I'm trying to calculate the 1 loop correction to the propagator in massless $\phi^4$ theory, in $d = 3$, just for fun. The diagram just looks like a straight line with a circle touching tangently to it.

I'm not sure whether to take $ m = 0$ straightaway or to compute it for $m > 0$ before taking $m \to 0$, because the two methods give different answers.

The diagram is $\sim \int d^3k \frac{1}{k^2 - m^2}$. If I set $m = 0$ straightaway, then I get $\sim \int k^2 dk \frac{1}{k^2} \sim \Lambda$, where $\Lambda$ is the cutoff.

On the other hand, if I do the integral, using the results in the appendix from Peskin and Schroeder \begin{align} \int d^dk \frac{1}{k^2 - m^2} \sim \frac{\Gamma(1-d/2)}{(m^2)^{1-d/2}} =\Gamma(-1/2)(m^2)^{1/2}. \end{align} $\Gamma(-1/2)$ is finite, so taking $m \to 0$ this diagram is $0$.

So one one hand it's UV divergent, on the other hand it's 0.

Which method should I be using? Are the theories where $m=0$ and $m \to 0$ not the same? I also seem to have missed out the $i \varepsilon$ prescription in the propagator in the first case - if I include that in and evaluate the diagram before sending $\varepsilon \to 0$, then the diagram is $0$ too.

Or perhaps it does not matter too much because the mass renormalization term can take care of either divergence and such discrepancies will not show up in calculations of any observables anyway?


  • $\begingroup$ I think that dimensional regularization misses polynomial divergences. Darn, I can't recall a reference right now... Also, $\lambda$ being a dimension 1 coupling, will get renormalized to vanish in the UV; you'll need a counterterm corresponding to that interaction. $\endgroup$
    – Siva
    Commented Apr 25, 2013 at 6:19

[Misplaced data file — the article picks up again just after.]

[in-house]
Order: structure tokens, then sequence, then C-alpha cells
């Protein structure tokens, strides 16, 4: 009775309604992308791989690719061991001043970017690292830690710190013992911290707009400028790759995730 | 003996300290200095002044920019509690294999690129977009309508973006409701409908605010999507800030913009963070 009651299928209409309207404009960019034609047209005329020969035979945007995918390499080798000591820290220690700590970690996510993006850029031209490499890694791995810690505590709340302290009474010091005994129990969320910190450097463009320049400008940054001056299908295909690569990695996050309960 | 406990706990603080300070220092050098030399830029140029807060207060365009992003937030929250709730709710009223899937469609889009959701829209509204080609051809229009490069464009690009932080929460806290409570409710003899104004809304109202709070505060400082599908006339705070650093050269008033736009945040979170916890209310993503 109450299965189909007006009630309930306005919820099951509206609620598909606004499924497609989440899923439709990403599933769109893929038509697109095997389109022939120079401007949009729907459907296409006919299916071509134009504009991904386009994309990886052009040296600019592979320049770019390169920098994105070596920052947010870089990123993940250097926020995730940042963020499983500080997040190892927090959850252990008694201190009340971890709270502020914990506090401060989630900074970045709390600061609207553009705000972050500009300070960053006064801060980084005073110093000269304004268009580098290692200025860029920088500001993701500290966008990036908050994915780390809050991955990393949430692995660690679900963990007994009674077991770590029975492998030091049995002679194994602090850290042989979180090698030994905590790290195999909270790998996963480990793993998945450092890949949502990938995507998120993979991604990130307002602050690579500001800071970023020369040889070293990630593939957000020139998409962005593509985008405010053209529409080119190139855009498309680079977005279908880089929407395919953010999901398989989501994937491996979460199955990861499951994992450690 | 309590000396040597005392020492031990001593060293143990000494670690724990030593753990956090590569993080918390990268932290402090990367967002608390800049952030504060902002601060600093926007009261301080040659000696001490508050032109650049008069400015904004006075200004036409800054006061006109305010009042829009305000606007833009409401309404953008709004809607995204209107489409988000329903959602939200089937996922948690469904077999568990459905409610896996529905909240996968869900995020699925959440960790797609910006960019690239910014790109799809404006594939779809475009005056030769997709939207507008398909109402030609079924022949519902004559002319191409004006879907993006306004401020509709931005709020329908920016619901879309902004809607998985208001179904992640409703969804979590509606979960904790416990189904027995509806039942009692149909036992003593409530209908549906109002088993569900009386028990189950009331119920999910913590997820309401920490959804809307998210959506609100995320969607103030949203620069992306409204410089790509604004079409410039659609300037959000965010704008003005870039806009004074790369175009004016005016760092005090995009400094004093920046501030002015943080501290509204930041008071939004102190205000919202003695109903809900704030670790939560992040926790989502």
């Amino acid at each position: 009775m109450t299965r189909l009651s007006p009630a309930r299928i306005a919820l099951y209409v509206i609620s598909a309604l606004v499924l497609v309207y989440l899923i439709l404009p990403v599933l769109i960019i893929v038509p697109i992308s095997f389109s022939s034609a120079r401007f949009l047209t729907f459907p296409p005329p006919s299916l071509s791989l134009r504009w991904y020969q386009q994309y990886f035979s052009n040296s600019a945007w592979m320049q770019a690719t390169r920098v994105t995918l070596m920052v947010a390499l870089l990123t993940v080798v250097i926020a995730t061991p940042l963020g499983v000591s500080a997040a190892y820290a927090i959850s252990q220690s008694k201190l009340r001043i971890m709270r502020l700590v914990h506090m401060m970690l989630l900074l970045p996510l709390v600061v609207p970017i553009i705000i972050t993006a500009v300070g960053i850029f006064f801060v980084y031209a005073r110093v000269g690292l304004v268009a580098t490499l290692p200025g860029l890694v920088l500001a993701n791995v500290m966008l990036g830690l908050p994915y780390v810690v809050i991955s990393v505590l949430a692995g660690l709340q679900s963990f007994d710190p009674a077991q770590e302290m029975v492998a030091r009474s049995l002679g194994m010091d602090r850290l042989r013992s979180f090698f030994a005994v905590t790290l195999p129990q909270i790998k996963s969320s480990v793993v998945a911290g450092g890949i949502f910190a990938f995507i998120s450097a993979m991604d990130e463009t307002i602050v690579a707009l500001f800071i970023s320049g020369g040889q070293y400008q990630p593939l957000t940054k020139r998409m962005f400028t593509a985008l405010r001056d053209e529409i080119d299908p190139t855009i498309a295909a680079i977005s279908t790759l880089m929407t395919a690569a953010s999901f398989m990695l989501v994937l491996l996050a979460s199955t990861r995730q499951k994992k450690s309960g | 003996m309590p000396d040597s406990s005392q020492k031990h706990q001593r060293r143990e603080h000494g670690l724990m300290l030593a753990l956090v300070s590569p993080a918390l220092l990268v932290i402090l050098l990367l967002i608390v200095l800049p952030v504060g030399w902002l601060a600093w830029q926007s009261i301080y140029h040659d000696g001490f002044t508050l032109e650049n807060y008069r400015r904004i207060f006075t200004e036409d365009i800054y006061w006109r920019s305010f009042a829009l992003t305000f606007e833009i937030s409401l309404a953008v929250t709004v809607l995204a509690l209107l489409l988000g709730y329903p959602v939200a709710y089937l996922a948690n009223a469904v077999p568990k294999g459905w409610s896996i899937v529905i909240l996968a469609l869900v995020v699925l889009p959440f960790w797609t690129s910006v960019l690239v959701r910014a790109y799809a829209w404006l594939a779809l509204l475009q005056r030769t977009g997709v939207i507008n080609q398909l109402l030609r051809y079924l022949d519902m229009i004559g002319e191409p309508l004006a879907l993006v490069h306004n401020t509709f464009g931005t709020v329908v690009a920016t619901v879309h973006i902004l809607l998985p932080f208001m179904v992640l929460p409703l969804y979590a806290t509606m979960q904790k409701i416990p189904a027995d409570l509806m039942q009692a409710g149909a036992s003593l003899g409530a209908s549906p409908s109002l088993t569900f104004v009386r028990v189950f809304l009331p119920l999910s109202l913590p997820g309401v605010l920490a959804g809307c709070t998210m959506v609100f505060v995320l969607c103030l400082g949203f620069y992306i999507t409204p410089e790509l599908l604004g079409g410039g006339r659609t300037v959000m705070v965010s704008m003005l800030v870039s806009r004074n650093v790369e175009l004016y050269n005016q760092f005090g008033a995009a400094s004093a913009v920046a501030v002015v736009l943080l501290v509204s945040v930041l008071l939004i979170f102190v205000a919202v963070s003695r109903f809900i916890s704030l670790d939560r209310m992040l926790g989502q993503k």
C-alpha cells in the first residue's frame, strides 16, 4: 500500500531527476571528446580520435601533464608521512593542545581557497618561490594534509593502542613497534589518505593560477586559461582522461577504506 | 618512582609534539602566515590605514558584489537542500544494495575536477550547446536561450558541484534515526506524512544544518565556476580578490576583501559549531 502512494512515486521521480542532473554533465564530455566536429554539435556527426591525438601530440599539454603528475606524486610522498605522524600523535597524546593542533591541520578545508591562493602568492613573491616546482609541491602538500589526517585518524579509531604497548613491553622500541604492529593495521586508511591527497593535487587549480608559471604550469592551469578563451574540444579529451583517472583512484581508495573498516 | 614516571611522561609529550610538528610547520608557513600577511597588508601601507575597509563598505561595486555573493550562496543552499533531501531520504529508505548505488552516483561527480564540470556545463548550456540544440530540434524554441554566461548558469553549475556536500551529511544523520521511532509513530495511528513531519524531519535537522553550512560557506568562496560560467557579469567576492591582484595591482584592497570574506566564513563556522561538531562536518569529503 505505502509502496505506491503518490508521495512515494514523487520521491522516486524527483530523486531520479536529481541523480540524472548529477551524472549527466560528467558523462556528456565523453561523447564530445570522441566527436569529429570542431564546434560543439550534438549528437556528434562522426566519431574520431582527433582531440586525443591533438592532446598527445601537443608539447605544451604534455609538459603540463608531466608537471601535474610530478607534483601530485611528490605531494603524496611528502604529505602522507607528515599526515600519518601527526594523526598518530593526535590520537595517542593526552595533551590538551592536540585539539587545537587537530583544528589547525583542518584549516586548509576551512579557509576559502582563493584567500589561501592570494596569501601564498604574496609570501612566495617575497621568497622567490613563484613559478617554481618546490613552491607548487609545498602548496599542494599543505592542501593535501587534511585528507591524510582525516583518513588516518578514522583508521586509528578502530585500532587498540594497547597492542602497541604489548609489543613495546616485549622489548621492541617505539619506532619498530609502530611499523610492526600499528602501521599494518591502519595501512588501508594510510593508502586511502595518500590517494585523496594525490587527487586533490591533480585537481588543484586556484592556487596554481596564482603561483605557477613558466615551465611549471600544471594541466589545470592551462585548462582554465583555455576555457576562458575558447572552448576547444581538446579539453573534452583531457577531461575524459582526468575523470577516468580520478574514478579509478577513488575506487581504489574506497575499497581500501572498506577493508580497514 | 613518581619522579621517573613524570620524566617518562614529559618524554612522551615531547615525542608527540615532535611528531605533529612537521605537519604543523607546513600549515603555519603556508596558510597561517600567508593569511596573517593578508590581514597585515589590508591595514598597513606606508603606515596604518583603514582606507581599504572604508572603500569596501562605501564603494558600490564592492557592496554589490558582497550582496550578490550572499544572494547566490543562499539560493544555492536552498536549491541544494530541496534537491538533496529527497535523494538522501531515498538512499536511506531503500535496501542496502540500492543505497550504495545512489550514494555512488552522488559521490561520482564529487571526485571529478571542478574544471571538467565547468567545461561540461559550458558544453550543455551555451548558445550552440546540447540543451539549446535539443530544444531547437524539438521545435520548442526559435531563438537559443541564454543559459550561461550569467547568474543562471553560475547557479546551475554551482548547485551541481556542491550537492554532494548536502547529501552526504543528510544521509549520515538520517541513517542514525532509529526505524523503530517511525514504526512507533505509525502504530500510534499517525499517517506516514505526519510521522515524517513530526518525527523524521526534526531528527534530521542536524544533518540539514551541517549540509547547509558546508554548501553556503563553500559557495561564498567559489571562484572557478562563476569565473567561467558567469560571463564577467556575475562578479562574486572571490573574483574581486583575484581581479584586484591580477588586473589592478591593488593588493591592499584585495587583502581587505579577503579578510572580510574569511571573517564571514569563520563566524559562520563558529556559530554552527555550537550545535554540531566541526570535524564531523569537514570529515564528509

• $\begingroup$ @ Siva: thanks. I'll post an answer below, please refer to it :) $\endgroup$
    – nervxxx
    Commented Apr 25, 2013 at 6:46
  • $\begingroup$ I'm not sure but it's possible that the DimReg result isn't correct when $m=0$, i.e. that you run into troubl e because of the pole at $k=0.$ But indeed the renormalisation scheme doesn't make a difference. What you should do is calculate the finite part for the 'hard cutoff' method, i.e. coefficient at order $\Lambda^0.$ Since corrections to the renormalisation of the coupling occur at $O(g^2)$, the finite parts of the one-loop corrections should agree. $\endgroup$
    – Vibert
    Commented Apr 25, 2013 at 7:18

1 Answer 1


Ok I'll answer my own question. I asked my QFT professor, he said different methods of regularization will give different answers. but at the end of the day it doesn't matter because you're going to cancel whatever divergences from that integral from whatever method you use, with the mass counterterm anyway, to impose desired renormalization conditions. so that integral is not physical and all is good.


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